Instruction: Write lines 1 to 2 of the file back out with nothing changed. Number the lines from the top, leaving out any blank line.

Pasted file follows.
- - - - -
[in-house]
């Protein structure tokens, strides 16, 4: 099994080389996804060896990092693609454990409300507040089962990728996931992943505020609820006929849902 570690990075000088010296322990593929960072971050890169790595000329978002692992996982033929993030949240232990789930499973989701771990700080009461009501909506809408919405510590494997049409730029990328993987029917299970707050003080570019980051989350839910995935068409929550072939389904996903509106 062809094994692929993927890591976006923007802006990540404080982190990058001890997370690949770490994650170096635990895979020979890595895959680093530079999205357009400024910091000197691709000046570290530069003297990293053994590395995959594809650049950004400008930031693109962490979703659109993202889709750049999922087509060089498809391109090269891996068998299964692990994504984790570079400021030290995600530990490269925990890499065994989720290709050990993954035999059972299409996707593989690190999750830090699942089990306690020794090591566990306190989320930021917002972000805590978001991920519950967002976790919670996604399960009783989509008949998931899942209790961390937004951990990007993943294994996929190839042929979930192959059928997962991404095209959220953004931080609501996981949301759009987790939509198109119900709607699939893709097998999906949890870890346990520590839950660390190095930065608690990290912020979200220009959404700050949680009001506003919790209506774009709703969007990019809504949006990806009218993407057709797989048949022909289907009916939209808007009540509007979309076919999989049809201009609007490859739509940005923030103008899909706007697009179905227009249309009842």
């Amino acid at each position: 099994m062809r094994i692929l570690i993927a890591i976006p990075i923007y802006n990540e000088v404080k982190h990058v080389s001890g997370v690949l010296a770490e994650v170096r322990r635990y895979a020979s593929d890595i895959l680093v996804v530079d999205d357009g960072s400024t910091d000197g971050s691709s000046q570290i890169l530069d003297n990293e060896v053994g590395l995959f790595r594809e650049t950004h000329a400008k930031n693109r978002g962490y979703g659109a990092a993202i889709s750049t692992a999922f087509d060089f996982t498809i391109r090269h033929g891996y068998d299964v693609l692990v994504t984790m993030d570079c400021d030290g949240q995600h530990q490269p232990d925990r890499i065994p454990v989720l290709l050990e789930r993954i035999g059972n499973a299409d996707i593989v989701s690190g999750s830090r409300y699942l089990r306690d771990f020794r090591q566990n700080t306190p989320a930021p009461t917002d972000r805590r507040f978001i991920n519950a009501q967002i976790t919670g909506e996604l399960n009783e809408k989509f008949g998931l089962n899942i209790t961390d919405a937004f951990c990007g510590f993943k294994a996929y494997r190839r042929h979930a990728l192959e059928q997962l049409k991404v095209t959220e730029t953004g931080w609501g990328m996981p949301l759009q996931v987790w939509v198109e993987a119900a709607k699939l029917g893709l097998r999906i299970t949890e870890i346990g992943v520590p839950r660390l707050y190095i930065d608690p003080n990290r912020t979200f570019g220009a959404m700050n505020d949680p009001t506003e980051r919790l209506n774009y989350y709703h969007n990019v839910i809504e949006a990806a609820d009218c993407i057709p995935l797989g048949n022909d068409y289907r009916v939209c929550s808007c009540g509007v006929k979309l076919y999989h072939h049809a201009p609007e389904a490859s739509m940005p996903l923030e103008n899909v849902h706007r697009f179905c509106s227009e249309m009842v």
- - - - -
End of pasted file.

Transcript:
[in-house]
């Protein structure tokens, strides 16, 4: 099994080389996804060896990092693609454990409300507040089962990728996931992943505020609820006929849902 570690990075000088010296322990593929960072971050890169790595000329978002692992996982033929993030949240232990789930499973989701771990700080009461009501909506809408919405510590494997049409730029990328993987029917299970707050003080570019980051989350839910995935068409929550072939389904996903509106 062809094994692929993927890591976006923007802006990540404080982190990058001890997370690949770490994650170096635990895979020979890595895959680093530079999205357009400024910091000197691709000046570290530069003297990293053994590395995959594809650049950004400008930031693109962490979703659109993202889709750049999922087509060089498809391109090269891996068998299964692990994504984790570079400021030290995600530990490269925990890499065994989720290709050990993954035999059972299409996707593989690190999750830090699942089990306690020794090591566990306190989320930021917002972000805590978001991920519950967002976790919670996604399960009783989509008949998931899942209790961390937004951990990007993943294994996929190839042929979930192959059928997962991404095209959220953004931080609501996981949301759009987790939509198109119900709607699939893709097998999906949890870890346990520590839950660390190095930065608690990290912020979200220009959404700050949680009001506003919790209506774009709703969007990019809504949006990806009218993407057709797989048949022909289907009916939209808007009540509007979309076919999989049809201009609007490859739509940005923030103008899909706007697009179905227009249309009842």